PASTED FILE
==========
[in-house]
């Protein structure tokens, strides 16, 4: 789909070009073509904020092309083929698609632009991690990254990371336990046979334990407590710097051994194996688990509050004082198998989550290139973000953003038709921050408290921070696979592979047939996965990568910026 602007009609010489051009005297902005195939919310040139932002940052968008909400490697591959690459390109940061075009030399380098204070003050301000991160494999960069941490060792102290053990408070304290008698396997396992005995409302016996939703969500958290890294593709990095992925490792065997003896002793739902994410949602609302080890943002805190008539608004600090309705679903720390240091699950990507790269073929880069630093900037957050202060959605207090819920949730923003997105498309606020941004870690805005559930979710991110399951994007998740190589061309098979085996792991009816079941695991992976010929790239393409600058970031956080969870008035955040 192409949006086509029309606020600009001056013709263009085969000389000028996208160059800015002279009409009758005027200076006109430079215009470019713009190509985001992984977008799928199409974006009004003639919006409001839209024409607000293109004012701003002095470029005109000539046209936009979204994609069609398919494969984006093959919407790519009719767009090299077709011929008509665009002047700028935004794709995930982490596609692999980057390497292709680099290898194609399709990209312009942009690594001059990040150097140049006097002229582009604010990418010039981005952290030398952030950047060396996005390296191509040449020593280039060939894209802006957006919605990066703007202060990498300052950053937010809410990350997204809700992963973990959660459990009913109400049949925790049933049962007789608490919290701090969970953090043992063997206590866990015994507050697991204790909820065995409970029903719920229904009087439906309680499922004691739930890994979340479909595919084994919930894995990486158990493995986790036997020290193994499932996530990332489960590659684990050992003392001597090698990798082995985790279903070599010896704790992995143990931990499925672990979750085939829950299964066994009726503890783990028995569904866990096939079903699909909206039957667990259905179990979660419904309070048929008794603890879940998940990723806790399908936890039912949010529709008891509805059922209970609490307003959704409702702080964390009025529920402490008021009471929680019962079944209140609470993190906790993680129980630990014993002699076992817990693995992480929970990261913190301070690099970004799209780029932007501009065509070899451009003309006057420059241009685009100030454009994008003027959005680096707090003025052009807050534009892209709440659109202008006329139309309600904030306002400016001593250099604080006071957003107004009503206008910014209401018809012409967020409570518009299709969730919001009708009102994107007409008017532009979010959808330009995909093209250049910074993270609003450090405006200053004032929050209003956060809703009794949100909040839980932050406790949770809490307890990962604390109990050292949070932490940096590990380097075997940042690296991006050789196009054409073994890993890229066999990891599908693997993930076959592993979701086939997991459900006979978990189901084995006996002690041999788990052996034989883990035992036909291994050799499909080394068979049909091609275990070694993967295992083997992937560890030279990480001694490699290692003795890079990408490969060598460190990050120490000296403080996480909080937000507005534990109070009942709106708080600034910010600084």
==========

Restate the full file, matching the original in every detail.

[in-house]
């Protein structure tokens, strides 16, 4: 789909070009073509904020092309083929698609632009991690990254990371336990046979334990407590710097051994194996688990509050004082198998989550290139973000953003038709921050408290921070696979592979047939996965990568910026 602007009609010489051009005297902005195939919310040139932002940052968008909400490697591959690459390109940061075009030399380098204070003050301000991160494999960069941490060792102290053990408070304290008698396997396992005995409302016996939703969500958290890294593709990095992925490792065997003896002793739902994410949602609302080890943002805190008539608004600090309705679903720390240091699950990507790269073929880069630093900037957050202060959605207090819920949730923003997105498309606020941004870690805005559930979710991110399951994007998740190589061309098979085996792991009816079941695991992976010929790239393409600058970031956080969870008035955040 192409949006086509029309606020600009001056013709263009085969000389000028996208160059800015002279009409009758005027200076006109430079215009470019713009190509985001992984977008799928199409974006009004003639919006409001839209024409607000293109004012701003002095470029005109000539046209936009979204994609069609398919494969984006093959919407790519009719767009090299077709011929008509665009002047700028935004794709995930982490596609692999980057390497292709680099290898194609399709990209312009942009690594001059990040150097140049006097002229582009604010990418010039981005952290030398952030950047060396996005390296191509040449020593280039060939894209802006957006919605990066703007202060990498300052950053937010809410990350997204809700992963973990959660459990009913109400049949925790049933049962007789608490919290701090969970953090043992063997206590866990015994507050697991204790909820065995409970029903719920229904009087439906309680499922004691739930890994979340479909595919084994919930894995990486158990493995986790036997020290193994499932996530990332489960590659684990050992003392001597090698990798082995985790279903070599010896704790992995143990931990499925672990979750085939829950299964066994009726503890783990028995569904866990096939079903699909909206039957667990259905179990979660419904309070048929008794603890879940998940990723806790399908936890039912949010529709008891509805059922209970609490307003959704409702702080964390009025529920402490008021009471929680019962079944209140609470993190906790993680129980630990014993002699076992817990693995992480929970990261913190301070690099970004799209780029932007501009065509070899451009003309006057420059241009685009100030454009994008003027959005680096707090003025052009807050534009892209709440659109202008006329139309309600904030306002400016001593250099604080006071957003107004009503206008910014209401018809012409967020409570518009299709969730919001009708009102994107007409008017532009979010959808330009995909093209250049910074993270609003450090405006200053004032929050209003956060809703009794949100909040839980932050406790949770809490307890990962604390109990050292949070932490940096590990380097075997940042690296991006050789196009054409073994890993890229066999990891599908693997993930076959592993979701086939997991459900006979978990189901084995006996002690041999788990052996034989883990035992036909291994050799499909080394068979049909091609275990070694993967295992083997992937560890030279990480001694490699290692003795890079990408490969060598460190990050120490000296403080996480909080937000507005534990109070009942709106708080600034910010600084």